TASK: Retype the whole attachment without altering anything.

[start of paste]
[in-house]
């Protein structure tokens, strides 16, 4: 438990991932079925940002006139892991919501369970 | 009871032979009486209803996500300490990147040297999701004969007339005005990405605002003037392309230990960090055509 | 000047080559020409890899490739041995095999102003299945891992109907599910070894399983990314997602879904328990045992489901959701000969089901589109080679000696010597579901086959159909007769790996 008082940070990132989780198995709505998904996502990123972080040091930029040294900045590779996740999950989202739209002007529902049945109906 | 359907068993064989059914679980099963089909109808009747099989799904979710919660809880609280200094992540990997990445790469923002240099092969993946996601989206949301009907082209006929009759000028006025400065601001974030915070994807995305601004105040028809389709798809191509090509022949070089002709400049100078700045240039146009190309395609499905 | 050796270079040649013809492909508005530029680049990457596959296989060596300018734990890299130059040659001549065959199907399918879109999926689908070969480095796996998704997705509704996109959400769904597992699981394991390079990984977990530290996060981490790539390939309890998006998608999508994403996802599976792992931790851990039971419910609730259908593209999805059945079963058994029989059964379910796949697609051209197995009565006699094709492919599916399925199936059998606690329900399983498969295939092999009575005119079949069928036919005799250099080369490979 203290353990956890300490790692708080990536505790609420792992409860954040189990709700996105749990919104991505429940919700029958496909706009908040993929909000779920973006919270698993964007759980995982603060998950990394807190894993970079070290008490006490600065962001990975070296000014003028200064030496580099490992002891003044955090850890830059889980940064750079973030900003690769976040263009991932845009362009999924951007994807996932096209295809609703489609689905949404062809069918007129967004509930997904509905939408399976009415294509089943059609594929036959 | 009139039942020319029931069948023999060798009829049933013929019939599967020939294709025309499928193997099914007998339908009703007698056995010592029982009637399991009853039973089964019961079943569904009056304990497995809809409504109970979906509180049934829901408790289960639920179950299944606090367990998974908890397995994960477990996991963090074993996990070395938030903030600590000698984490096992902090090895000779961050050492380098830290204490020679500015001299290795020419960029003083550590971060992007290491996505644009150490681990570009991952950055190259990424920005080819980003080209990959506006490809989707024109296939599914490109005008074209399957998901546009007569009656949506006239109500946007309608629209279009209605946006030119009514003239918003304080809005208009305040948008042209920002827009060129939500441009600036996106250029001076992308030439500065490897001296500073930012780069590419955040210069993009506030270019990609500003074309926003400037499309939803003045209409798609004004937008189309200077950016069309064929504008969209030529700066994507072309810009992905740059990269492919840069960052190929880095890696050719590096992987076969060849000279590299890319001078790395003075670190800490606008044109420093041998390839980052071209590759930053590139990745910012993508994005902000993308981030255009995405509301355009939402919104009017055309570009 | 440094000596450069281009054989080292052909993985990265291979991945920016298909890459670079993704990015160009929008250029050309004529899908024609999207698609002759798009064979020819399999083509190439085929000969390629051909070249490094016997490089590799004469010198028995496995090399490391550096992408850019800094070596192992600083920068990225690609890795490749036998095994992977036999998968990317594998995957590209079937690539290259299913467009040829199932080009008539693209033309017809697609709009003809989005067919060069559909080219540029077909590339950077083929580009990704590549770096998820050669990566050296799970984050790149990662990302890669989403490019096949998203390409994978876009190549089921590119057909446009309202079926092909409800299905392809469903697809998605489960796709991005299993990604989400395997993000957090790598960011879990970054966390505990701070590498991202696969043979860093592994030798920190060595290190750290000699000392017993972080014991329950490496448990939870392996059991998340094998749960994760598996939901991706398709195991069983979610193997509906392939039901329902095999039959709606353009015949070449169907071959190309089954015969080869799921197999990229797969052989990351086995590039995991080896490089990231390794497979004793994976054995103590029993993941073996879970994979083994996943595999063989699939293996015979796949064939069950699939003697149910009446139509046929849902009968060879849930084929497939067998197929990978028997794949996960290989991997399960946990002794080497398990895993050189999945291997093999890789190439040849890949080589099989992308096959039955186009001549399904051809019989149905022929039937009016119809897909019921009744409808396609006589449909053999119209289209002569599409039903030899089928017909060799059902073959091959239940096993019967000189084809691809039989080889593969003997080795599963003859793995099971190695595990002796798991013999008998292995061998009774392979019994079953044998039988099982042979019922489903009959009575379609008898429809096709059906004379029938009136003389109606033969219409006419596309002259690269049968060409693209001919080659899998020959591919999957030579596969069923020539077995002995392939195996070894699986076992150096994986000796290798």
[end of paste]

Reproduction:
[in-house]
């Protein structure tokens, strides 16, 4: 438990991932079925940002006139892991919501369970 | 009871032979009486209803996500300490990147040297999701004969007339005005990405605002003037392309230990960090055509 | 000047080559020409890899490739041995095999102003299945891992109907599910070894399983990314997602879904328990045992489901959701000969089901589109080679000696010597579901086959159909007769790996 008082940070990132989780198995709505998904996502990123972080040091930029040294900045590779996740999950989202739209002007529902049945109906 | 359907068993064989059914679980099963089909109808009747099989799904979710919660809880609280200094992540990997990445790469923002240099092969993946996601989206949301009907082209006929009759000028006025400065601001974030915070994807995305601004105040028809389709798809191509090509022949070089002709400049100078700045240039146009190309395609499905 | 050796270079040649013809492909508005530029680049990457596959296989060596300018734990890299130059040659001549065959199907399918879109999926689908070969480095796996998704997705509704996109959400769904597992699981394991390079990984977990530290996060981490790539390939309890998006998608999508994403996802599976792992931790851990039971419910609730259908593209999805059945079963058994029989059964379910796949697609051209197995009565006699094709492919599916399925199936059998606690329900399983498969295939092999009575005119079949069928036919005799250099080369490979 203290353990956890300490790692708080990536505790609420792992409860954040189990709700996105749990919104991505429940919700029958496909706009908040993929909000779920973006919270698993964007759980995982603060998950990394807190894993970079070290008490006490600065962001990975070296000014003028200064030496580099490992002891003044955090850890830059889980940064750079973030900003690769976040263009991932845009362009999924951007994807996932096209295809609703489609689905949404062809069918007129967004509930997904509905939408399976009415294509089943059609594929036959 | 009139039942020319029931069948023999060798009829049933013929019939599967020939294709025309499928193997099914007998339908009703007698056995010592029982009637399991009853039973089964019961079943569904009056304990497995809809409504109970979906509180049934829901408790289960639920179950299944606090367990998974908890397995994960477990996991963090074993996990070395938030903030600590000698984490096992902090090895000779961050050492380098830290204490020679500015001299290795020419960029003083550590971060992007290491996505644009150490681990570009991952950055190259990424920005080819980003080209990959506006490809989707024109296939599914490109005008074209399957998901546009007569009656949506006239109500946007309608629209279009209605946006030119009514003239918003304080809005208009305040948008042209920002827009060129939500441009600036996106250029001076992308030439500065490897001296500073930012780069590419955040210069993009506030270019990609500003074309926003400037499309939803003045209409798609004004937008189309200077950016069309064929504008969209030529700066994507072309810009992905740059990269492919840069960052190929880095890696050719590096992987076969060849000279590299890319001078790395003075670190800490606008044109420093041998390839980052071209590759930053590139990745910012993508994005902000993308981030255009995405509301355009939402919104009017055309570009 | 440094000596450069281009054989080292052909993985990265291979991945920016298909890459670079993704990015160009929008250029050309004529899908024609999207698609002759798009064979020819399999083509190439085929000969390629051909070249490094016997490089590799004469010198028995496995090399490391550096992408850019800094070596192992600083920068990225690609890795490749036998095994992977036999998968990317594998995957590209079937690539290259299913467009040829199932080009008539693209033309017809697609709009003809989005067919060069559909080219540029077909590339950077083929580009990704590549770096998820050669990566050296799970984050790149990662990302890669989403490019096949998203390409994978876009190549089921590119057909446009309202079926092909409800299905392809469903697809998605489960796709991005299993990604989400395997993000957090790598960011879990970054966390505990701070590498991202696969043979860093592994030798920190060595290190750290000699000392017993972080014991329950490496448990939870392996059991998340094998749960994760598996939901991706398709195991069983979610193997509906392939039901329902095999039959709606353009015949070449169907071959190309089954015969080869799921197999990229797969052989990351086995590039995991080896490089990231390794497979004793994976054995103590029993993941073996879970994979083994996943595999063989699939293996015979796949064939069950699939003697149910009446139509046929849902009968060879849930084929497939067998197929990978028997794949996960290989991997399960946990002794080497398990895993050189999945291997093999890789190439040849890949080589099989992308096959039955186009001549399904051809019989149905022929039937009016119809897909019921009744409808396609006589449909053999119209289209002569599409039903030899089928017909060799059902073959091959239940096993019967000189084809691809039989080889593969003997080795599963003859793995099971190695595990002796798991013999008998292995061998009774392979019994079953044998039988099982042979019922489903009959009575379609008898429809096709059906004379029938009136003389109606033969219409006419596309002259690269049968060409693209001919080659899998020959591919999957030579596969069923020539077995002995392939195996070894699986076992150096994986000796290798």